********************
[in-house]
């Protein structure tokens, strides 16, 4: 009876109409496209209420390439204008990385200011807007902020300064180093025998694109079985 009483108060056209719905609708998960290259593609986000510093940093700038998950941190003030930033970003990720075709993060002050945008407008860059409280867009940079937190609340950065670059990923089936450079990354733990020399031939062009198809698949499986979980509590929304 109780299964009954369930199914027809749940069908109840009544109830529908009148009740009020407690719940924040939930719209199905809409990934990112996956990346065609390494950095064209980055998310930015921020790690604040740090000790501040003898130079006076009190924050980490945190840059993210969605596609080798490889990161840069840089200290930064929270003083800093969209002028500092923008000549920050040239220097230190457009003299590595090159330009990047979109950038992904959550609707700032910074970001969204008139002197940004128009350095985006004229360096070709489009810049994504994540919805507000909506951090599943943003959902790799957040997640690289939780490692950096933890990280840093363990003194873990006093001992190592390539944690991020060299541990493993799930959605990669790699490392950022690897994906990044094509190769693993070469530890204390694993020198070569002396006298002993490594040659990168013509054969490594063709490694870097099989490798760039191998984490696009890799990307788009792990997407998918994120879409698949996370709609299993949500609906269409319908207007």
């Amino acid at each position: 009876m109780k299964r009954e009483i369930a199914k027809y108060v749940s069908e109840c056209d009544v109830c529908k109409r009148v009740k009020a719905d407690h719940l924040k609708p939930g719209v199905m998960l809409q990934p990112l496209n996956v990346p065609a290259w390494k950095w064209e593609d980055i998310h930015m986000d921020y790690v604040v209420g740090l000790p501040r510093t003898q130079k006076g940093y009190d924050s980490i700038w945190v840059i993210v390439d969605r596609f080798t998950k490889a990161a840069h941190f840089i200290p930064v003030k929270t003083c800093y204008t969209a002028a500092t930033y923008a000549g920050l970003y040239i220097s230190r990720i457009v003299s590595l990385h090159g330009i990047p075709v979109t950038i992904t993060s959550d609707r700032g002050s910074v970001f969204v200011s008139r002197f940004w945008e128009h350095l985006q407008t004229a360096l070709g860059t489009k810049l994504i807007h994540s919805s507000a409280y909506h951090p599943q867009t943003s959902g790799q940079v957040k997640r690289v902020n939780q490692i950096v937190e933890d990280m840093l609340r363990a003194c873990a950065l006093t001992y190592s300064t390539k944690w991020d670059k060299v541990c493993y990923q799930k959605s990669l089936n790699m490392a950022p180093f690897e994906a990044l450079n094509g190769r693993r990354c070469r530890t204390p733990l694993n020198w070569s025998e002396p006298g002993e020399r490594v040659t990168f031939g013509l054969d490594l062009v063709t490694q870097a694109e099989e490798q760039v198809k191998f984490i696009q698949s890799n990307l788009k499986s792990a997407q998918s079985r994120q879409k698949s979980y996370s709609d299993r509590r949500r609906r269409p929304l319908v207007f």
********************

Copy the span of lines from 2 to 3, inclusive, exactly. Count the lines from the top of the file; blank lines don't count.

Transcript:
């Protein structure tokens, strides 16, 4: 009876109409496209209420390439204008990385200011807007902020300064180093025998694109079985 009483108060056209719905609708998960290259593609986000510093940093700038998950941190003030930033970003990720075709993060002050945008407008860059409280867009940079937190609340950065670059990923089936450079990354733990020399031939062009198809698949499986979980509590929304 109780299964009954369930199914027809749940069908109840009544109830529908009148009740009020407690719940924040939930719209199905809409990934990112996956990346065609390494950095064209980055998310930015921020790690604040740090000790501040003898130079006076009190924050980490945190840059993210969605596609080798490889990161840069840089200290930064929270003083800093969209002028500092923008000549920050040239220097230190457009003299590595090159330009990047979109950038992904959550609707700032910074970001969204008139002197940004128009350095985006004229360096070709489009810049994504994540919805507000909506951090599943943003959902790799957040997640690289939780490692950096933890990280840093363990003194873990006093001992190592390539944690991020060299541990493993799930959605990669790699490392950022690897994906990044094509190769693993070469530890204390694993020198070569002396006298002993490594040659990168013509054969490594063709490694870097099989490798760039191998984490696009890799990307788009792990997407998918994120879409698949996370709609299993949500609906269409319908207007």
């Amino acid at each position: 009876m109780k299964r009954e009483i369930a199914k027809y108060v749940s069908e109840c056209d009544v109830c529908k109409r009148v009740k009020a719905d407690h719940l924040k609708p939930g719209v199905m998960l809409q990934p990112l496209n996956v990346p065609a290259w390494k950095w064209e593609d980055i998310h930015m986000d921020y790690v604040v209420g740090l000790p501040r510093t003898q130079k006076g940093y009190d924050s980490i700038w945190v840059i993210v390439d969605r596609f080798t998950k490889a990161a840069h941190f840089i200290p930064v003030k929270t003083c800093y204008t969209a002028a500092t930033y923008a000549g920050l970003y040239i220097s230190r990720i457009v003299s590595l990385h090159g330009i990047p075709v979109t950038i992904t993060s959550d609707r700032g002050s910074v970001f969204v200011s008139r002197f940004w945008e128009h350095l985006q407008t004229a360096l070709g860059t489009k810049l994504i807007h994540s919805s507000a409280y909506h951090p599943q867009t943003s959902g790799q940079v957040k997640r690289v902020n939780q490692i950096v937190e933890d990280m840093l609340r363990a003194c873990a950065l006093t001992y190592s300064t390539k944690w991020d670059k060299v541990c493993y990923q799930k959605s990669l089936n790699m490392a950022p180093f690897e994906a990044l450079n094509g190769r693993r990354c070469r530890t204390p733990l694993n020198w070569s025998e002396p006298g002993e020399r490594v040659t990168f031939g013509l054969d490594l062009v063709t490694q870097a694109e099989e490798q760039v198809k191998f984490i696009q698949s890799n990307l788009k499986s792990a997407q998918s079985r994120q879409k698949s979980y996370s709609d299993r509590r949500r609906r269409p929304l319908v207007f």